Having a starting pitcher who is perhaps the best power hitter in all of baseball is a luxury that only belongs to the Los Angeles Angels. Shohei Ohtani has given Joe Maddon and the Angels plenty of different ways to be creative, including forfeiting the designated hitter position on days where Ohtani starts on the mound.
That specific maneuver has allowed the Angels to keep the MLB’s home run leader in the batting order, but has twice in a row come back to haunt them.
First, the Angels were forced to put pitchers in the outfield and in the batting order in what became an extra-innings loss to the San Francisco Giants, then they had to navigate a full nine-inning game with a rotating pitcher spot after Ohtani was bounced in the first against the New York Yankees.
Because of that history — and the Angels current injury situation — Maddon is unsure if he’ll be able to keep Ohtani in the lineup when he takes the mound on Tuesday against the Boston Red Sox, according to Rhett Bollinger of MLB.com:
“It’s going to be based on the bench,” Maddon said. “Today, we only have a catcher on the bench. So that makes it really problematic. We’ll see how this plays out going into tomorrow. It’s hard. It’s very difficult to do that with one guy on the bench.”
Mike Trout is out on Tuesday and beyond, Justin Upton is very likely going to remain on the 10-day IL, and the statuses of Anthony Rendon and Taylor Ward remain unclear. Both suffered minor injuries on July 4 that Maddon thought would require just a day off to fix, but it could be more than that.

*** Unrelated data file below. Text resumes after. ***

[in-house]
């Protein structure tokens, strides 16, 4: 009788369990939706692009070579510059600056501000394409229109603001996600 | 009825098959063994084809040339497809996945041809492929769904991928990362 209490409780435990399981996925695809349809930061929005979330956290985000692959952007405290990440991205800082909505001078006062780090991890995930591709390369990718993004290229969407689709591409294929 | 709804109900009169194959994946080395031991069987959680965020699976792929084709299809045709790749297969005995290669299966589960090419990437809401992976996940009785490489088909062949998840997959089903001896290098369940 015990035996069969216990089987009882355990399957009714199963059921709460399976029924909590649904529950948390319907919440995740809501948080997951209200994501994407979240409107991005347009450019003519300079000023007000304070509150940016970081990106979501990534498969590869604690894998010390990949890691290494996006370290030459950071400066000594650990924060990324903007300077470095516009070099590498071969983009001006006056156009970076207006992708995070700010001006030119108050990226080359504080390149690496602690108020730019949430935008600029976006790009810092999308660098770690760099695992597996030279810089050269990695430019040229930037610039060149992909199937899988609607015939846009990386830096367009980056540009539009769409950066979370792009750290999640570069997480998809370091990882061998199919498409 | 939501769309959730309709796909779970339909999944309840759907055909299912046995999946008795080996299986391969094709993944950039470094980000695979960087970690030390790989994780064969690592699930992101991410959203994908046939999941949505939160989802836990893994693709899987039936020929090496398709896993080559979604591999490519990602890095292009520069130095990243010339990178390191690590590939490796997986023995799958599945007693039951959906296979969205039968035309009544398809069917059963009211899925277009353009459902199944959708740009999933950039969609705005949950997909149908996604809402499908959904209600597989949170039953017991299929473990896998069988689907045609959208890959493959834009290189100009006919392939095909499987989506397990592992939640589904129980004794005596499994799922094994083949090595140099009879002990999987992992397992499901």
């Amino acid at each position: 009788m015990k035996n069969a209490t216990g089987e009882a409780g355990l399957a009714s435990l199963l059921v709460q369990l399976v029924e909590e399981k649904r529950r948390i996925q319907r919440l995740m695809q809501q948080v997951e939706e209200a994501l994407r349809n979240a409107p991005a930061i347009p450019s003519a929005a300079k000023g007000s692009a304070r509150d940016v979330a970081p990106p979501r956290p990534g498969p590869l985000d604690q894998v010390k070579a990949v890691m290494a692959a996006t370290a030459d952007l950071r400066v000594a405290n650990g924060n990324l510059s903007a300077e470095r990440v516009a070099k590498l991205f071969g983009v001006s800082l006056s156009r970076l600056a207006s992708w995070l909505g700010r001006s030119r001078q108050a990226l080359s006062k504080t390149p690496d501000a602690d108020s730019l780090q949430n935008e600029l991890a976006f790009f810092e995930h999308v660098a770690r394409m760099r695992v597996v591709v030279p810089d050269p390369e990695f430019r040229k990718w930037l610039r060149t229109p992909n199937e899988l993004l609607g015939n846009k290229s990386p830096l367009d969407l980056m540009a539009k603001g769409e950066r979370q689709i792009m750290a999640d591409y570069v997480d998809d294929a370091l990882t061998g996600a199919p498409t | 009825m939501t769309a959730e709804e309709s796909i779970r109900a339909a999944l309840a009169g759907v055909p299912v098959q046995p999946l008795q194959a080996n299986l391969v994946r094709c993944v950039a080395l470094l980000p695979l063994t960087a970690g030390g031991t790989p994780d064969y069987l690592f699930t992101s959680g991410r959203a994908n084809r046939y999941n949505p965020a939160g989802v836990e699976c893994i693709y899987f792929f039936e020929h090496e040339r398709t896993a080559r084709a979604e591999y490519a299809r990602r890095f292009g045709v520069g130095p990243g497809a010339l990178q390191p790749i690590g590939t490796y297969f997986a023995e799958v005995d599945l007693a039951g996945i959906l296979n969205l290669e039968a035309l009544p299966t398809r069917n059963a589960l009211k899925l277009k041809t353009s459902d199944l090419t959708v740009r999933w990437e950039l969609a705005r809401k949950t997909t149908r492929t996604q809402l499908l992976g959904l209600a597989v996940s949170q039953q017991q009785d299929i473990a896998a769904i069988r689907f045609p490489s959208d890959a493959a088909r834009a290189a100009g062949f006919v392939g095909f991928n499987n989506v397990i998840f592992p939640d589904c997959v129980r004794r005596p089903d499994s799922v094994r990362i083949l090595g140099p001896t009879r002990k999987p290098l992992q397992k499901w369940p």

If all four of those players are out, then the Angels would have one bench player once again on Tuesday. This makes it impossible to forfeit the designated hitter spot, unfortunately meaning that Ohtani will not be able to hit.
If Rendon and Ward are able to return — even just in a pinch-hitting role — it opens the door for that. Maddon would certainly be motivated to do that given Ohtani’s recent home run spree.
Jose Suarez struggles in first start
In his first legitimate start of the season, Jose Suarez struggled with his pitch count. It took him 75 pitches to get through three innings, giving up two runs on three hits and four walks in the process. Maddon said this won’t affect his spot in the rotation moving forward, calling it a good learning experience.